A spike is seen in workplace injuries during the summer months due to new and temporary workers, including a large group of younger workers.
It is therefore important to have restaurant safety in place to help reduce the risk of injury for these seasonal workers as well as at other times of the year.
According to the Bureau of Labor Statistics (BLS), between April and July 2021, the number of young employees aged 16 to 24 increased by 2.4 million, or 22.5 million young workers.
Many young workers’ first work experience is in some type of food establishment.
According to the National Institute for Occupational Safety and Health (NIOSH), employees under the age of 18 experience approximately 160,000 work-related injuries and illnesses each summer, with the majority of these injuries occurring in the construction industry. restoration.
Additionally, inexperienced and/or newly hired seasonal workers are more likely to be injured than those who have been on the job for a while.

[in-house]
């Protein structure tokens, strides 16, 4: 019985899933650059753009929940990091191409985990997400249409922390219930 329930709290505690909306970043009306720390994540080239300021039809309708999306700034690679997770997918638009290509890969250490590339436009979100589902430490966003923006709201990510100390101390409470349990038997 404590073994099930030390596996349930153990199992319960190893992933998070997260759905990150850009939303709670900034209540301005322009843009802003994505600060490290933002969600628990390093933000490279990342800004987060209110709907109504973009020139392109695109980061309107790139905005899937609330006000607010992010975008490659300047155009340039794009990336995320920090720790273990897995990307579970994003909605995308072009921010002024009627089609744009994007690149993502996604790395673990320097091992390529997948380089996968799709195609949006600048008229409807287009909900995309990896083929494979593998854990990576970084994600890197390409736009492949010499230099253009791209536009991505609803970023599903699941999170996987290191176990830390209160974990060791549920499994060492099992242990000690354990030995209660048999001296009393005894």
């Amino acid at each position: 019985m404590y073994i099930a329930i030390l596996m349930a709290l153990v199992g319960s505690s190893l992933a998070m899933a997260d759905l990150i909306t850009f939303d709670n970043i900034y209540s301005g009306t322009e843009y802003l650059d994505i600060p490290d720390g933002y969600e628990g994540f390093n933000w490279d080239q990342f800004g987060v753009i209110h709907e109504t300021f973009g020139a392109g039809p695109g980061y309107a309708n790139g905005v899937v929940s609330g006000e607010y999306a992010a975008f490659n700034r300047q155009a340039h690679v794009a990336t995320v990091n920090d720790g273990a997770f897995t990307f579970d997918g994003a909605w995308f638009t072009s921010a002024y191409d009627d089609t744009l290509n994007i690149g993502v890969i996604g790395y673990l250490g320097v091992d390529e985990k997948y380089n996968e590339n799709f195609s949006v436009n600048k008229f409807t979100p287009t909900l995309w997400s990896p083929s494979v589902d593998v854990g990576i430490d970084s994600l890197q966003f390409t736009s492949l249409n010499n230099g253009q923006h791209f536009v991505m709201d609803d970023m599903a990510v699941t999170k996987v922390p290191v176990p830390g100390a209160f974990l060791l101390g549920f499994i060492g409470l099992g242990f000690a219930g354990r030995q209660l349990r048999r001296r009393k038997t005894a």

Some of the major contributing factors to summer work-related injuries among young workers in the restaurant industry include:
- Lack of experience;
- Inconsistent training; and
- Physical and mental attributes.
It is the employer’s responsibility to ensure that all employees, including those who are seasonal or part-time, have every opportunity to fully participate in training programs, receive clear and consistent supervision of safe work practices and be aware of their right to work in a safe environment. environment.
OSHA offers the following advice for young workers:
- Report unsafe conditions to a shift/crew manager or supervisor;
- Wear any safety equipment required to do your job;
- Follow the safety rules;
- To ask questions; and
- Ask for help if needed.
Child Labor Laws restrict the types of jobs, hours worked and equipment used by young people under the age of 18.
Check out these federal and State child labor laws that apply to young workers.